Developing the UK’s international education strategy

But the report strikes a few wrong notes.

Back in July 2013 the Department for Business Innovation and Skills published its International education strategy: global growth and prosperity. For some reason it passed me by, despite its ambition:

This strategy sets out how the government and the whole education sector will work together to take advantage of new opportunities around the globe. It aims to build on our strengths in higher and further education, in our schools overseas, in our educational technology and products and services, and in delivering English language training. The strategy covers:

  • our warm welcome for international students: explaining that there is no cap on the number of international students who can come to the UK, and supporting students when things go wrong in their home country
  • supporting transnational education: supporting British schools and colleges operating overseas, developing ‘end-to-end’ English language training, and strengthening quality assurance
  • leading the world in education technology: actively encouraging development of Massive Open Online Courses (MOOCs), and launching a design call, through the Technology Strategy Board, on commercialising education technology
  • a new relationship with emerging powers: prioritising UK engagement with key partners, doubling investment in development higher education partnerships and expanding the number of Chevening scholarships for study in the UK
  • building the UK brand and seizing opportunities: developing a new ‘Education is GREAT Britain’ campaign, and the Education UK Unit will help build consortia to take up high value opportunities overseas

This will ensure we grow both our economy and our wider links with partners around the world.

All worthy stuff. But it doesn’t seem to have had a huge impact since its publication.

BIS intl doc cover

The following passage in the report though was recently drawn to my attention by Gayle Ditchburn of Pinsent Masons:

UK education institutions have a noble history, rooted in the charitable impulses of past generations. To this day, many schools, universities and colleges have charitable status. They consider that this is an important part of their identity, and they discharge their obligations willingly and diligently. Although this model has many strengths, it does not lend itself to rapid growth. The governance structures and obligations of charities, or of bodies of similarly ancient pedigree established by Royal Charter or equivalent instruments, were not designed to grow rapidly, or to run a network across the world.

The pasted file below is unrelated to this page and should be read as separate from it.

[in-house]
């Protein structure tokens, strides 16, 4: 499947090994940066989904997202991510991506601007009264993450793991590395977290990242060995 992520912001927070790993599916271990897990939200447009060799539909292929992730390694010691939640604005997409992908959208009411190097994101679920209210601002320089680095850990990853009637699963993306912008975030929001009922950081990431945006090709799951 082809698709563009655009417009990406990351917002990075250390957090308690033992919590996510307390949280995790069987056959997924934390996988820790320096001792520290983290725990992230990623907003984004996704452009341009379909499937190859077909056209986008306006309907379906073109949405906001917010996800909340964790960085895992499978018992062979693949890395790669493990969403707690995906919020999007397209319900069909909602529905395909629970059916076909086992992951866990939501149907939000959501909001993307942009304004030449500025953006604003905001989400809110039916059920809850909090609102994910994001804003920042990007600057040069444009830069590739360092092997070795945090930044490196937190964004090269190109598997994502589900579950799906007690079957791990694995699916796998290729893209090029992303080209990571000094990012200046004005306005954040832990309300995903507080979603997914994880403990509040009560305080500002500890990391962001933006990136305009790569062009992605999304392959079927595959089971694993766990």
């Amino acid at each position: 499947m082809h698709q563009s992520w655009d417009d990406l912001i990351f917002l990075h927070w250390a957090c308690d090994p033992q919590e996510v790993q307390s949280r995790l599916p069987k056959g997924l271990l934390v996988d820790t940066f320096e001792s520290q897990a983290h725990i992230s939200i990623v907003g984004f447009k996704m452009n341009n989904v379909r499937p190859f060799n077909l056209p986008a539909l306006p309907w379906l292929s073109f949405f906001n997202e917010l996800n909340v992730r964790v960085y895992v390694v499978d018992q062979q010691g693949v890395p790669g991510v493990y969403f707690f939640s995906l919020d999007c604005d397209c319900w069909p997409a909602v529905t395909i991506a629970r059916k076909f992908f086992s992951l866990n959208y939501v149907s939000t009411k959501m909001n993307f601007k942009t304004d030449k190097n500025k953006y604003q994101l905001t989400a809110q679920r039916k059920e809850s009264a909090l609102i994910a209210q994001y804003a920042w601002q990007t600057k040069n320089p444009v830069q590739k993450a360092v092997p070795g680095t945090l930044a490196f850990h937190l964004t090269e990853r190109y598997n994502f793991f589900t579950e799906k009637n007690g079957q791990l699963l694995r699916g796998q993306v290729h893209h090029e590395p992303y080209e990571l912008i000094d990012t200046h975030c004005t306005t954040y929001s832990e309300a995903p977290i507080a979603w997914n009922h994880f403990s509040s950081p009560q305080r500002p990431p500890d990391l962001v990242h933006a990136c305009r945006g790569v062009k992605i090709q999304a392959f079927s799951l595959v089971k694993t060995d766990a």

Consequently, many higher education institutions are conservative in their approach to risk, in both the size and type of funding, viewing equity finance as a last rather than optimal resort.

2.13 It is for institutions themselves to decide their own structures. Some have found ingenious ways to combine profit-making and non profit-making arms. Others, such as the recently created University of Law, have amended their governance structures, establishing models that could be of interest to others. In some circumstances the current structures could mean that international opportunities are taken by other organisations with fewer constraints.

2.14 The challenge will be to ensure that decisions are not taken by default. A positive strategic commitment to remain at a certain size is one thing. A reluctant ossification and decline, caused by an inability to see how to change a structure that is thought to have outlived its usefulness, would be quite another.

It’s a damning assessment of UK universities and also quite unfair. Also, using the newly created University of Law as a prime example of change seems somewhat inappropriate. The reality is that where UK universities do want to take international opportunities they have been able to do so. Recent press reports suggest that some of these overseas adventures may have proved rather too risky but the case of the University of Nottingham, as just one example, shows how international success can be achieved without being constrained by traditional governance structures.

Current structures and governance arrangements are therefore no impediment and there are also many examples of universities seeking creative approaches to securing additional finance. So it really is an unfair criticism of universities and a rather unhelpful one in a document intended to promote international activity in the national interest.

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